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Putin offers Mideast peace talks to wary Israel
Updated: 2005-04-28 17:10

Israel joined the United States on Thursday in rejecting as premature a proposal by visiting Russian President Vladimir Putin to host a Middle East peace conference in Moscow.

Putin's overture, on the first visit to Israel by a Kremlin leader, won immediate backing from the Palestinians. They said such a meeting would help prepare for statehood talks they hope to hold after Israel's planned Gaza pullout this summer.

"I intend to discuss this idea with my other colleagues who are interested in moving the peace process forward in the Middle East," Putin said in Egypt before arriving in Israel.

Russia's President Vladimir Putin attends a welcoming ceremony in Jerusalem April 28, 2005. Israel joined the U.S. on Thursday in rejecting as premature a proposal by Putin to host a Middle East peace conference in Moscow. (Grigory Dukor/Reuters)
Russia's President Vladimir Putin attends a welcoming ceremony in Jerusalem April 28, 2005.[Reuters]
He said he would raise the offer with Prime Minister Ariel Sharon later in the day. Their meeting was also likely to focus on Israel's opposition to Moscow's help for Iran's nuclear program and anti-aircraft missile sale to Syria.

Israel, believed to have a nuclear arsenal, accuses Iran of trying to build atom bombs. Tehran denies this. Sharon fears the missiles for Syria could end up in the hands of anti-Israeli militants, despite Putin's assurances to the contrary.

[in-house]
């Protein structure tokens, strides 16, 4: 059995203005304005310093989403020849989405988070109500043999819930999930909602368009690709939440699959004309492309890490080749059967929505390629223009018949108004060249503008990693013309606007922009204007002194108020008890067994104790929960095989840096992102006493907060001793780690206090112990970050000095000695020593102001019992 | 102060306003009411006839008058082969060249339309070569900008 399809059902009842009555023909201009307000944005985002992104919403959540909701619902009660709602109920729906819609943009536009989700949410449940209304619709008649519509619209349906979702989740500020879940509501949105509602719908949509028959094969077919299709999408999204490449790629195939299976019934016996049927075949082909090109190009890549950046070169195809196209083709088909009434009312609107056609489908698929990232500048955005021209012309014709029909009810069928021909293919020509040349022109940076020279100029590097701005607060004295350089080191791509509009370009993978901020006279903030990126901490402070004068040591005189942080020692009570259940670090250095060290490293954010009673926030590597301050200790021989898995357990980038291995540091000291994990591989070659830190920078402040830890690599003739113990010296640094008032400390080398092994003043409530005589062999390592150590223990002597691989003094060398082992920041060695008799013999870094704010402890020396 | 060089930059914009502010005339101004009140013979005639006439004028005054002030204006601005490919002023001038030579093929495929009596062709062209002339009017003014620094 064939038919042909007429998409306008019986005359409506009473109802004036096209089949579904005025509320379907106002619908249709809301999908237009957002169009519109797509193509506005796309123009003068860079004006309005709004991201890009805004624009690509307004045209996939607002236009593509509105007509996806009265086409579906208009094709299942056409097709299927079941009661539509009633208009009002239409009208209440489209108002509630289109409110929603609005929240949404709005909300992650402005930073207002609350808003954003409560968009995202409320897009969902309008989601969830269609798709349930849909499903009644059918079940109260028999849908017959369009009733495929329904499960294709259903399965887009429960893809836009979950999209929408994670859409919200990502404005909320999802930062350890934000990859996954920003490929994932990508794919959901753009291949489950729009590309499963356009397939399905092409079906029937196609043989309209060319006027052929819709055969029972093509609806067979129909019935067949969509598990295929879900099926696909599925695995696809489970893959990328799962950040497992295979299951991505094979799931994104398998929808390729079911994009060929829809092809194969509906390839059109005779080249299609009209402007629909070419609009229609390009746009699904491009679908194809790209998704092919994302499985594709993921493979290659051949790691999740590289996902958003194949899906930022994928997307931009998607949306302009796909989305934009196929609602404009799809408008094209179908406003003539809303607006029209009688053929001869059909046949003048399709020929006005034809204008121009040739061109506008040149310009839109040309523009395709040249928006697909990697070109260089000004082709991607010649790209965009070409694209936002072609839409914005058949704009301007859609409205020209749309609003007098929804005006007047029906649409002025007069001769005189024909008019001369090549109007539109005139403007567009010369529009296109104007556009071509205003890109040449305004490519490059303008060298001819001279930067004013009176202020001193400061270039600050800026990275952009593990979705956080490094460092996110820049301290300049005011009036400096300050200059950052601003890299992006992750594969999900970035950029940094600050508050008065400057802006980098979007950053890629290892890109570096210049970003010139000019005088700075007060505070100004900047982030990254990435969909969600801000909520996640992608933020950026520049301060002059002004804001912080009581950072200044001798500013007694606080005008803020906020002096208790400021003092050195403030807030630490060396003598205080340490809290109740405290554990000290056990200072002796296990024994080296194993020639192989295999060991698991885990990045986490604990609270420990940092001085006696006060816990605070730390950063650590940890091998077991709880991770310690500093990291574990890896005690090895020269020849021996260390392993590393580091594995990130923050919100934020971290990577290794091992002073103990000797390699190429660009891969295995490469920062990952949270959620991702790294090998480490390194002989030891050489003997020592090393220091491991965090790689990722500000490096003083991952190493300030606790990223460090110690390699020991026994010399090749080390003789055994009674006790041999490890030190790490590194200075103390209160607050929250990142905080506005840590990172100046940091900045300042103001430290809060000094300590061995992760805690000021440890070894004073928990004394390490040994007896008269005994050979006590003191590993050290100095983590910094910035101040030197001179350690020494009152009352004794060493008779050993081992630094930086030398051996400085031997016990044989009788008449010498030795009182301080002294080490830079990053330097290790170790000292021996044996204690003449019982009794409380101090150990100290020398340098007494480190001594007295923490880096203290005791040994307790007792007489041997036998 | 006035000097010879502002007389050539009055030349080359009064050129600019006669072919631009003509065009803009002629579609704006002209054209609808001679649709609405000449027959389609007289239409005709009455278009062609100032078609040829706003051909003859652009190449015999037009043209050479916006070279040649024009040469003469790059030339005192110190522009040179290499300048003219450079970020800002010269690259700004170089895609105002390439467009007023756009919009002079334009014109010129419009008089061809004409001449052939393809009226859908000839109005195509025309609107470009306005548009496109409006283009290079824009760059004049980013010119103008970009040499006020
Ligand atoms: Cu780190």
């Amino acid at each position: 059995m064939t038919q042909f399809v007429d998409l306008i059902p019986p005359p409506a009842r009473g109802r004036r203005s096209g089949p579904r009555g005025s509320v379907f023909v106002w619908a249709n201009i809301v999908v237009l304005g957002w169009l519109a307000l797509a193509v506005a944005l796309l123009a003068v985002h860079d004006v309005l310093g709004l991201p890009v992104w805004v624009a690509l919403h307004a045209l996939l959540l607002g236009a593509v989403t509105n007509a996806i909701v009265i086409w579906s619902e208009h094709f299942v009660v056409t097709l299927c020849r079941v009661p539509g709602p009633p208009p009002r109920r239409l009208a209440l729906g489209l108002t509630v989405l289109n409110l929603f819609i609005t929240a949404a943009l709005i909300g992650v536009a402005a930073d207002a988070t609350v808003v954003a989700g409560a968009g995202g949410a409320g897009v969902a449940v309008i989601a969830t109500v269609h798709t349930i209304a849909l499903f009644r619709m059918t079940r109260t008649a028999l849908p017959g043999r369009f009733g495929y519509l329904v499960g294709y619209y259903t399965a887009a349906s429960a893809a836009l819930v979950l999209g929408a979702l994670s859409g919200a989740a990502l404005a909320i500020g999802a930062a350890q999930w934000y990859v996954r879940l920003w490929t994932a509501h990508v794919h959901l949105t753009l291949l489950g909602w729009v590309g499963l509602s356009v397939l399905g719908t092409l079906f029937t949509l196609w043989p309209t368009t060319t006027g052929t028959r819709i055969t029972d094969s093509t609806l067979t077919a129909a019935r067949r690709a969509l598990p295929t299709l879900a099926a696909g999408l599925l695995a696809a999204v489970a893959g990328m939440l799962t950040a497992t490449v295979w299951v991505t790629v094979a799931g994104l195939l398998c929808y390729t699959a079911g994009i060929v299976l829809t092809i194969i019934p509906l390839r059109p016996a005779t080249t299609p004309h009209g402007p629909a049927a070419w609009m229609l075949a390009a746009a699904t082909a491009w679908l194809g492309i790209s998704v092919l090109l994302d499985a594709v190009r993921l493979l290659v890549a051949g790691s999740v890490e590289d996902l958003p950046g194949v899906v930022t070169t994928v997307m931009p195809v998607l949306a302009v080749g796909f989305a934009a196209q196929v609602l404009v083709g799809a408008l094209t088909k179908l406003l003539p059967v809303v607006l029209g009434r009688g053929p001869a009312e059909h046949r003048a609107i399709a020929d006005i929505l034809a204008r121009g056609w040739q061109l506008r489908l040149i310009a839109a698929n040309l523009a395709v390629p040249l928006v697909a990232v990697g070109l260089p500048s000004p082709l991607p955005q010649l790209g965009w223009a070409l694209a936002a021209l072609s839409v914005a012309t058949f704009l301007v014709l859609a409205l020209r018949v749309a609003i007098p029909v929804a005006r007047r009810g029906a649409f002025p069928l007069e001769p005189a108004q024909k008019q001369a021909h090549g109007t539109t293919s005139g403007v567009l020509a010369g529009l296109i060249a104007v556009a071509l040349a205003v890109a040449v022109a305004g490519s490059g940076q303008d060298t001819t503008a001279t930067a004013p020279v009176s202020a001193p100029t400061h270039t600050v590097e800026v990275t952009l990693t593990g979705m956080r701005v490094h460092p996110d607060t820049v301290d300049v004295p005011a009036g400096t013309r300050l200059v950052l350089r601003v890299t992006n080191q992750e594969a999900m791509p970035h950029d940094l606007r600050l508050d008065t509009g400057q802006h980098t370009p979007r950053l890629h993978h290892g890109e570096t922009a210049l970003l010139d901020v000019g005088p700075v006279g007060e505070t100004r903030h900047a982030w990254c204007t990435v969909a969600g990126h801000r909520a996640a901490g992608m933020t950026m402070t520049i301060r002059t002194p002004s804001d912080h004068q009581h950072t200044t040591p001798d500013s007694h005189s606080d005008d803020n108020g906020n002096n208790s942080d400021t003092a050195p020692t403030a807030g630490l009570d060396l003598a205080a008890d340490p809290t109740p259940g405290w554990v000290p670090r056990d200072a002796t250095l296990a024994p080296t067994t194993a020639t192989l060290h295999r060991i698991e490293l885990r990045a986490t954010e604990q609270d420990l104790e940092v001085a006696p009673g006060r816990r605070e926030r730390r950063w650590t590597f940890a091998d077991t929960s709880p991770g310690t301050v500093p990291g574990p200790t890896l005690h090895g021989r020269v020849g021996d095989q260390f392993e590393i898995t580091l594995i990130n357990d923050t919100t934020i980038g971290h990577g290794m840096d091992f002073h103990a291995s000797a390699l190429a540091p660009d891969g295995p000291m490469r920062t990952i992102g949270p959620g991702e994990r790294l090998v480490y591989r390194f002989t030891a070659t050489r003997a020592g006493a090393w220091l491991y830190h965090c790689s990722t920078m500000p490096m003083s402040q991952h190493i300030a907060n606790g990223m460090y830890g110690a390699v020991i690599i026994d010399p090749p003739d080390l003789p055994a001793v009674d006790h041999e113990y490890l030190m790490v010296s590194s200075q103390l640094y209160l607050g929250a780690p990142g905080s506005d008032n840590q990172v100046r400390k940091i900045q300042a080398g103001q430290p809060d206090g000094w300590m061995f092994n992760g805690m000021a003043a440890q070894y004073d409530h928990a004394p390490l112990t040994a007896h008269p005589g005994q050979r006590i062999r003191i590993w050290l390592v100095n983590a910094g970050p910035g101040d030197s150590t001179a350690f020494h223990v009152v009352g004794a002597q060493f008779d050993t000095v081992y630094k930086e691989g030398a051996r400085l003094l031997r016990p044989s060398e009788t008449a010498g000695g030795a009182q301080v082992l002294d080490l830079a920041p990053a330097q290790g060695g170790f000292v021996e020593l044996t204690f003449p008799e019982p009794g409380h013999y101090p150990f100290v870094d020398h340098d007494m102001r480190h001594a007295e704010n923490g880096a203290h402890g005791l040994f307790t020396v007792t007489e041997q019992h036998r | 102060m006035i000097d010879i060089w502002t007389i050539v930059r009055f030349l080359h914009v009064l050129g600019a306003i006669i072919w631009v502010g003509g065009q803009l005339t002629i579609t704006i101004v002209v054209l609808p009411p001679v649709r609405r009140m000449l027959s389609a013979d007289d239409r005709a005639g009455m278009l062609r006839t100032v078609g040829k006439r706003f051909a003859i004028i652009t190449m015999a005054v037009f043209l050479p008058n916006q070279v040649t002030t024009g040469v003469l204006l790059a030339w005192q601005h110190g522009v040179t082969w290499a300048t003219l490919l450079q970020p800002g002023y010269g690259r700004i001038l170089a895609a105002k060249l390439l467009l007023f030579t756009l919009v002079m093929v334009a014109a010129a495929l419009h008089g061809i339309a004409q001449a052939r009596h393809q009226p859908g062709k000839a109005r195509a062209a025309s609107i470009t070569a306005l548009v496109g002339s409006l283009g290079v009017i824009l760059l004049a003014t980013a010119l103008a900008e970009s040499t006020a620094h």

A senior Israel official said Israel "strongly opposes this idea of an international conference" at this stage.

Sharon has said peacemaking charted by a Middle East "road map" promoted by the United States, Russia, the European Union and the United Nations would be on hold until the Palestinians began dismantling militant groups under the plan's first phase.

"In the second stage of the road map, there is an international conference. But we are not there yet -- we are far from it," the Israeli official said.


Washington, which has taken the leading role in the "Quartet" of road map sponsors, said on Wednesday that Putin's idea was premature.

"We believe there will be an appropriate time for an international conference, but we are not at that stage now and I don't expect that we will be there by the fall," White House spokesman Scott McClellan said in Washington.

But Palestinian President Mahmoud Abbas, whose election in January to replace the late Yasser Arafat raised hopes for peacemaking after more than four years of violence -- said of the proposal: "We will commit and we hope it will take place."

Putin's proposal appeared to be part of his wider plan to revive Moscow's Cold-War influence in the Middle East -- a status Russia lost after the Soviet collapse.

"Just a short while ago it would have been difficult to imagine that the Russian head of state would come to Israel on a visit," Putin said at a welcoming ceremony hosted by Israeli President Moshe Katsav.

"I would like to stress that we very much appreciate the level of trust between our countries," Putin said.

Russia has often criticized Israel's handling of the Palestinian uprising since 2000. Israel has always made clear it was happy to have its U.S. ally as by far the most important Middle East peace broker.

Moscow restored relations with Israel in 1991, shortly before the Soviet Union collapsed. About a quarter of Israel's 6.7 million people are of Russian origin.

In a symbolic gesture to the Jewish state, Putin made an midnight visit on Wednesday to Jerusalem's Western Wall, a sacred site of Jewish prayer.

Putin was due to travel to the West Bank city of Ramallah on Friday for talks with Abbas.

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